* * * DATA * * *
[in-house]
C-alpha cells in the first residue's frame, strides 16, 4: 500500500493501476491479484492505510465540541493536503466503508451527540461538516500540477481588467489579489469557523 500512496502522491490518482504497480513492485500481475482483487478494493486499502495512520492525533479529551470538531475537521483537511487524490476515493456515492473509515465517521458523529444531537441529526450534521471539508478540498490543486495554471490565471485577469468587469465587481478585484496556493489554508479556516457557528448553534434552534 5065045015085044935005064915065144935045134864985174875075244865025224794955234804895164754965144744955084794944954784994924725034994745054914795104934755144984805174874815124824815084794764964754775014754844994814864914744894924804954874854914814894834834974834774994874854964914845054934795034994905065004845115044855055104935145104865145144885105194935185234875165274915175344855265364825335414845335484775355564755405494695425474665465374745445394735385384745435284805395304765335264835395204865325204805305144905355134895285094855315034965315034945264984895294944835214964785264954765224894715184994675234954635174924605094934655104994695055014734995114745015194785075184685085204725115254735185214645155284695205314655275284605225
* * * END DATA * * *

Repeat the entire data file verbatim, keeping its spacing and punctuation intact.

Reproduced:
[in-house]
C-alpha cells in the first residue's frame, strides 16, 4: 500500500493501476491479484492505510465540541493536503466503508451527540461538516500540477481588467489579489469557523 500512496502522491490518482504497480513492485500481475482483487478494493486499502495512520492525533479529551470538531475537521483537511487524490476515493456515492473509515465517521458523529444531537441529526450534521471539508478540498490543486495554471490565471485577469468587469465587481478585484496556493489554508479556516457557528448553534434552534 5065045015085044935005064915065144935045134864985174875075244865025224794955234804895164754965144744955084794944954784994924725034994745054914795104934755144984805174874815124824815084794764964754775014754844994814864914744894924804954874854914814894834834974834774994874854964914845054934795034994905065004845115044855055104935145104865145144885105194935185234875165274915175344855265364825335414845335484775355564755405494695425474665465374745445394735385384745435284805395304765335264835395204865325204805305144905355134895285094855315034965315034945264984895294944835214964785264954765224894715184994675234954635174924605094934655104994695055014734995114745015194785075184685085204725115254735185214645155284695205314655275284605225